The above configuration will lead to slavedb_2 to receive 9 times more queries than slavedb_1. Adding in a new slave with:

  <<: *creds
  host: my.slavedb_3
  weight: 5

leads to a distribution of 1:10:5. For 100k queries the numbers could look like this:

Slave 1, with weight 1: 6302 queries
Slave 2, with weight 10: 62764 queries
Slave 3, with weight 5: 30934 queries

The weighted scheduler does not guarantee that the same slave will not receive two queries in a row. We feel this is not an issue, or rather, that such a guarantee doesn't help much as it's the complexity of the queries rather than the number that creates problems.

If no weight param is given for a slave, a weight of 1 is assumed. A weight of 0 is caught and silently transformed into a weight of 1.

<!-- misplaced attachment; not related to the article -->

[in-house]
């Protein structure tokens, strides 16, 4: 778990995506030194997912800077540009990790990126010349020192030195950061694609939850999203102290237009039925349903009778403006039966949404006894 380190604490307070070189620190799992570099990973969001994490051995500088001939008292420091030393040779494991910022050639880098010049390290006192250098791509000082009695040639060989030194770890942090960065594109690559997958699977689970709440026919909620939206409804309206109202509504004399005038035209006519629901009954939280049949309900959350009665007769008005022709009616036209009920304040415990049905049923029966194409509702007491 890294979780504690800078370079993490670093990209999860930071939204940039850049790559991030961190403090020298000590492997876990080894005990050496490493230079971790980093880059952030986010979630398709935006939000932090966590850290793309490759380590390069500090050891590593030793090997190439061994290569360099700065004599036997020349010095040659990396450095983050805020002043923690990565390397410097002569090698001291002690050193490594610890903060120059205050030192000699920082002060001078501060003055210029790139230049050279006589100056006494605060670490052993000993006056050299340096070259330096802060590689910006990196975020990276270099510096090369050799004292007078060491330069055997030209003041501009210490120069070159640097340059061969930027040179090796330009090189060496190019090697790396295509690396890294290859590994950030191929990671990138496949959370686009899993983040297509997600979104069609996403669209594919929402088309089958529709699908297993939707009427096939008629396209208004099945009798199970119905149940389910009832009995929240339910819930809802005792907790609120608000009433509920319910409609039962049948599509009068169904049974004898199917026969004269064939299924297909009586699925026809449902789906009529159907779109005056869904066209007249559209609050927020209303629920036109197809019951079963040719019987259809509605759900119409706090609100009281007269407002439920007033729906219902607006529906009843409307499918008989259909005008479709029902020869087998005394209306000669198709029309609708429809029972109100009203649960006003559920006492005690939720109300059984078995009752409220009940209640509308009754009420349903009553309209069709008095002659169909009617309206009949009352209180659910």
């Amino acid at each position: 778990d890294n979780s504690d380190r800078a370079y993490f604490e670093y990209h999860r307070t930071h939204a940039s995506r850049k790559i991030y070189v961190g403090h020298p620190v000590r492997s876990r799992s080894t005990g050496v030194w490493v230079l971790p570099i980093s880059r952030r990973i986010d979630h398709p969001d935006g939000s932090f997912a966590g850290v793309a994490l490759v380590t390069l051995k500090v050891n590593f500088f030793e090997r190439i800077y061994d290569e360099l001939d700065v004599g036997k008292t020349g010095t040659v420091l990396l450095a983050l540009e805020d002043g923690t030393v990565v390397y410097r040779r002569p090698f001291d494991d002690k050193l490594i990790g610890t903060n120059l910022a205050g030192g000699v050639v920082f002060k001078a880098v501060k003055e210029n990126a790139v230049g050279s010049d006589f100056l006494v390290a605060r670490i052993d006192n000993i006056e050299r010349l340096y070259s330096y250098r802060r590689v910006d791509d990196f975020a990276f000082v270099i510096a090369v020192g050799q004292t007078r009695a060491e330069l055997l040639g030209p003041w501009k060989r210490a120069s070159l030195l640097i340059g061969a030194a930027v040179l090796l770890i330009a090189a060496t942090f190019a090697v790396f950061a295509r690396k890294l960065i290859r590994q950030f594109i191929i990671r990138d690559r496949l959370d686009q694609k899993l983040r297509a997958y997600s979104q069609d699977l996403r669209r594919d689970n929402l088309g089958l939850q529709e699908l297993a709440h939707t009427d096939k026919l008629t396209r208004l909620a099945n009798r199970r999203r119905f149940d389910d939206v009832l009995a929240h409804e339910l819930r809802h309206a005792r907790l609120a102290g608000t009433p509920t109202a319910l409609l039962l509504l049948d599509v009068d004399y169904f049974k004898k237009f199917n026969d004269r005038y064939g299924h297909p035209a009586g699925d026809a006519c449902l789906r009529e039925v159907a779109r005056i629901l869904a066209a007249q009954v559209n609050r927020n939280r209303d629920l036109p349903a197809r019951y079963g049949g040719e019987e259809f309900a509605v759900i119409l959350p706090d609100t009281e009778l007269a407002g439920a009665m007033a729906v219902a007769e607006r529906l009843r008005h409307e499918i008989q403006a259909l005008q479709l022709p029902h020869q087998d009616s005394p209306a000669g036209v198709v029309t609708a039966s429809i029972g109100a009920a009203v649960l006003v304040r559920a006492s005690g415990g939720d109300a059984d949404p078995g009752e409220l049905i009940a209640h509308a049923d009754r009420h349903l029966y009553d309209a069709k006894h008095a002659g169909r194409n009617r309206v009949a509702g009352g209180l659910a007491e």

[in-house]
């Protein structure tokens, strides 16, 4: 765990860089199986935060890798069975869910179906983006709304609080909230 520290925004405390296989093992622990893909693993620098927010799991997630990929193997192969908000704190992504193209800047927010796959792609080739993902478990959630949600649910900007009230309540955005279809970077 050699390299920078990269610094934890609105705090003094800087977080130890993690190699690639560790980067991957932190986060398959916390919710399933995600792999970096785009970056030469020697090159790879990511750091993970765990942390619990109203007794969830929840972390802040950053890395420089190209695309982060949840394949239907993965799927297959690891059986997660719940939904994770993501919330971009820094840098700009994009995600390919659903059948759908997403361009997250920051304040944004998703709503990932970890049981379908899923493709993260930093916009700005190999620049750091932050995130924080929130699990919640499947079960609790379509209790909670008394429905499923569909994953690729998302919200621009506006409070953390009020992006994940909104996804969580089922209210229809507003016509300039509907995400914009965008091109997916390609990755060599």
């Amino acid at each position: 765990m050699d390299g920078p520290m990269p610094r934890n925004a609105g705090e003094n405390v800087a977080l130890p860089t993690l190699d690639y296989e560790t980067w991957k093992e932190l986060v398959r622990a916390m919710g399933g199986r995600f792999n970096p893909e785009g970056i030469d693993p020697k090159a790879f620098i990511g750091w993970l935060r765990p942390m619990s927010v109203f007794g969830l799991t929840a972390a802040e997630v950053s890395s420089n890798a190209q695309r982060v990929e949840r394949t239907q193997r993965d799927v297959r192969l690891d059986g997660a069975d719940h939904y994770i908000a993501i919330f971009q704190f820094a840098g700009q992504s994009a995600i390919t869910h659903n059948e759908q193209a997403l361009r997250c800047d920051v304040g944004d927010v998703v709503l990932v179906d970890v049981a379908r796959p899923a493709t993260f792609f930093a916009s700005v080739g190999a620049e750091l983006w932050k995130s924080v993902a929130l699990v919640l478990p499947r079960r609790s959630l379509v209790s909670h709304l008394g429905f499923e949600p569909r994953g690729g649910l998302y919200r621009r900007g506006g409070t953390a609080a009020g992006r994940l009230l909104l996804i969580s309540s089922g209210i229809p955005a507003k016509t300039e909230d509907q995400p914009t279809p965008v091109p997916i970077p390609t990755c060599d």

Usage outside of Rails

You can use multi_db together with other framworks or in standalone scripts. Example:

require 'rubygems'
require 'active_record'
require 'multi_db'

ActiveRecord::Base.logger =
ActiveRecord::Base.configurations = {
  'development' => {
    'adapter'  => 'mysql',
    'host'     => 'localhost',
    'username' => 'root',
    'database' => 'multi_db_test'
  'development_slave_database' => {
    'adapter'  => 'mysql',
    'host'     => 'localhost',
    'username' => 'root',
    'database' => 'multi_db_test'
ActiveRecord::Base.establish_connection :development

class MyModel < ActiveRecord::Base
  # ...

# ...

Note that the configurations hash should contain strings as keys instead of symbols.

Differences to “masochism”:

  • Supports multiple slave databases (round robin)